The fact that DIY is a vital part of the artistic process is highly relevant. In truth, there are many collaborative and community-oriented art practices born of DIY cultures, such as non-official socio-cultural centres, urban scenes and grassroots artistic projects deeply embedded in local communities. The arts have never been merely a commercial product of hegemonic power; rather they are expressions, reflections, and interpretations that encompass an array of meanings. They have always been a semiotic means of protest and experiment; they have ever seen things differently and served as a resource for creative action. They can be quietly searching or openly disruptive; they can be pacifying as a distraction or work as a means of engagement. However, through creativity, people acquire knowledge—they find and express emotions and take control of their surroundings. We intend to explore DIY and related underground cultures by constructing a matrix for converting art into action. The aim is to analyse and enhance possible intersections between non-hegemonic art and civil society in order to empower individuals and communities both at the local level, and across social and geographical boundaries. DIY cultures are important to find strategies of action, to connect and unite communities and to strengthen resilience in the face of future societal challenges. Through collaborative research and practice, we aim to demonstrate innovative ways of doing and co-creating. Using examples of empirical and artistic engagement with multi-generational DIY scenes across Europe, we will reveal how over the last 40 years these apparently ‘peripheral’ arts have harnessed a range of practices to both address and promote themes of democracy and social and spatial justice. Effectively, they provide multifaceted responses to the challenges of our world, promoting seminal ideas for a better future.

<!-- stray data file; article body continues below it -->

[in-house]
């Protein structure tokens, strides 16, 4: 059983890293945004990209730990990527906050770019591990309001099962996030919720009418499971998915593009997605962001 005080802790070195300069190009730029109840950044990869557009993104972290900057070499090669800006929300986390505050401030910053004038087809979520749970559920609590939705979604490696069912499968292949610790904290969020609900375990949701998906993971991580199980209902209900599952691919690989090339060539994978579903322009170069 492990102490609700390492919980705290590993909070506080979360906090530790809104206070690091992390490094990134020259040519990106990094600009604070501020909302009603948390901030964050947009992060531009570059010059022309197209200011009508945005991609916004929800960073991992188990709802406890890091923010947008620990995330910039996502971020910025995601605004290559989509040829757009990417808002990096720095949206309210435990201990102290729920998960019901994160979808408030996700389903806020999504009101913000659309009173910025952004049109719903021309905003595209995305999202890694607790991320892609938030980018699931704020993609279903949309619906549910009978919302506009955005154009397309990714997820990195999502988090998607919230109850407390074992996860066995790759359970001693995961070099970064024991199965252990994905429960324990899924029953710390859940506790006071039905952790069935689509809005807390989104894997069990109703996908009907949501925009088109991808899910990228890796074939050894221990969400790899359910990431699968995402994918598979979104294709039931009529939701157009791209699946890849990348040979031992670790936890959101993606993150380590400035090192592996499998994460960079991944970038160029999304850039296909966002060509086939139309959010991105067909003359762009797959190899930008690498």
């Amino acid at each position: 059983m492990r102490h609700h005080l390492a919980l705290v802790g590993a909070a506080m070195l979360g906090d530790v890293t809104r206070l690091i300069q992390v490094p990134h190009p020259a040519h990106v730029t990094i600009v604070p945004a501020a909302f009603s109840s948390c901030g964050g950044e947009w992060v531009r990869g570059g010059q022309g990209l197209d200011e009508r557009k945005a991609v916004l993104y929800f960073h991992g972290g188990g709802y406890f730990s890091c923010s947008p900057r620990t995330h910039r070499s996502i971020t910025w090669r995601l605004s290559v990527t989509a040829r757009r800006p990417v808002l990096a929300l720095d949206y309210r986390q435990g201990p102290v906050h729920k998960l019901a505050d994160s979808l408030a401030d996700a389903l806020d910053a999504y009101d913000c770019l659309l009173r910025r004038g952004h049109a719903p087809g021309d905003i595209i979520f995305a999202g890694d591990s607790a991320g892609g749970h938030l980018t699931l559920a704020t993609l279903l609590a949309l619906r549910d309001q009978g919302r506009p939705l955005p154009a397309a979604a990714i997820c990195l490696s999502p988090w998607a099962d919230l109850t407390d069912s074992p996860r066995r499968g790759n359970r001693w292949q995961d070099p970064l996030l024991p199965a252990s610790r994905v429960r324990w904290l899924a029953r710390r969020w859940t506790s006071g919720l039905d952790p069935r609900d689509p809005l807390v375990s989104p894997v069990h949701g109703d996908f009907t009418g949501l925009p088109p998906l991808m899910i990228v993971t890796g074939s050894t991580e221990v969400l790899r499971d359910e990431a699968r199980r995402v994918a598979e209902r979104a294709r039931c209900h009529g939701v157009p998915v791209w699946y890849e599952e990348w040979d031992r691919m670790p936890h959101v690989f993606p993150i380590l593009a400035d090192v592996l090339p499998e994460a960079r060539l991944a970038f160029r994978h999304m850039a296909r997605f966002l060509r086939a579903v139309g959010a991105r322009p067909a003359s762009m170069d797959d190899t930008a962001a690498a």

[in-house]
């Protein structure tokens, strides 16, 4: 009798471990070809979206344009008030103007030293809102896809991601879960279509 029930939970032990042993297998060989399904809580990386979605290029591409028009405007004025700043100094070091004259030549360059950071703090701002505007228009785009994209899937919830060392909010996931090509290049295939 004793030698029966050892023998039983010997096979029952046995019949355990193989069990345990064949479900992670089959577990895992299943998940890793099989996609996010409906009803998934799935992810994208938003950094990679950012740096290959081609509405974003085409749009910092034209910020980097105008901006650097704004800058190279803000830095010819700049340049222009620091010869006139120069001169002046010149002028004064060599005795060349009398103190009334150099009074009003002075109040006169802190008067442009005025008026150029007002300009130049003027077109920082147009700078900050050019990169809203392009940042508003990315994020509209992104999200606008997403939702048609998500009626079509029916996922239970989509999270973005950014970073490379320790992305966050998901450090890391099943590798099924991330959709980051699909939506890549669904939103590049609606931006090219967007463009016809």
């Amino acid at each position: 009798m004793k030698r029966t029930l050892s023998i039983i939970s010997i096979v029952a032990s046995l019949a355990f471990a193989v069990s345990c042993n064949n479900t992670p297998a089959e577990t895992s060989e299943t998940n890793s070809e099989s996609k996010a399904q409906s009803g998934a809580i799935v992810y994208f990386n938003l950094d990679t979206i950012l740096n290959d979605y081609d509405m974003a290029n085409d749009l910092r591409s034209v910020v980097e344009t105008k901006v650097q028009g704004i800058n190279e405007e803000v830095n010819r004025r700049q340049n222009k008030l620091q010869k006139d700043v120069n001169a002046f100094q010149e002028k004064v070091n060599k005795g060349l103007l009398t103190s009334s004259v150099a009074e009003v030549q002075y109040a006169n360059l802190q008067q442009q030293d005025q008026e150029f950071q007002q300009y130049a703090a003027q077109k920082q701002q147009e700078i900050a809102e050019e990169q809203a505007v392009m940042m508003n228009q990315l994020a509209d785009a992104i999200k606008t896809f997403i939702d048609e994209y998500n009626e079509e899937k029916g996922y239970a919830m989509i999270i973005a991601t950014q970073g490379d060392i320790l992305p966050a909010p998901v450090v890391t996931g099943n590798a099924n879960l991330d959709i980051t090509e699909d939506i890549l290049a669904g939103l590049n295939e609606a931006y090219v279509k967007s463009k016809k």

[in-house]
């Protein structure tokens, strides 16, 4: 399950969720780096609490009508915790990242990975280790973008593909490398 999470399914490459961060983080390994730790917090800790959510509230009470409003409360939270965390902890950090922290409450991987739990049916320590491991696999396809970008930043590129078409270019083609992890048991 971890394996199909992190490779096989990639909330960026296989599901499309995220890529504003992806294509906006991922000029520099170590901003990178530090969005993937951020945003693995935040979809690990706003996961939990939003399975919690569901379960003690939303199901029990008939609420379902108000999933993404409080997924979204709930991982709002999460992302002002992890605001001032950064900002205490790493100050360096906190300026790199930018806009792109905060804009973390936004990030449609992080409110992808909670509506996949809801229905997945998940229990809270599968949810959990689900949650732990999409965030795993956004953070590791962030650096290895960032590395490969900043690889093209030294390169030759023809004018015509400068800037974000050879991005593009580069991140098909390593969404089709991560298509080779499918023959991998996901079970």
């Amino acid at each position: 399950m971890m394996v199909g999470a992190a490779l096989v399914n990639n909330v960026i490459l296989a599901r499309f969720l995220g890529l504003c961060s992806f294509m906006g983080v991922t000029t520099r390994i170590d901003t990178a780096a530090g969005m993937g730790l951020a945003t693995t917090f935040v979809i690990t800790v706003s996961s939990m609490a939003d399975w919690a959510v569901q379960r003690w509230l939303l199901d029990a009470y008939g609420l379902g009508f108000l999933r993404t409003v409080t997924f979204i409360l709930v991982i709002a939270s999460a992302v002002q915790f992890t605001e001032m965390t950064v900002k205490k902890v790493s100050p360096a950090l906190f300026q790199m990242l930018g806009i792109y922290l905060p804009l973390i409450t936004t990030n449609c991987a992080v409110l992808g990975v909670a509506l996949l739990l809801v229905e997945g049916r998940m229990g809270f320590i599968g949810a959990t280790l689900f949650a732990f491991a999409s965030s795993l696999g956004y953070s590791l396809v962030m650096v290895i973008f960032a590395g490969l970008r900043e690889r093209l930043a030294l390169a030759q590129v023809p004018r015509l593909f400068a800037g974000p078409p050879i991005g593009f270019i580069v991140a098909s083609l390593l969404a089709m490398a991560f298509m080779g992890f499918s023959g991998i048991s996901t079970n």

In 2020, KISMIF’s scientific programme will once again be accompanied by a diverse social and cultural programme, characterised by a series of artistic events, with special focus on underground music and other artistic expressions. The aim is to provide a unique experience in terms of the transglobal and inclusive DIY cultures.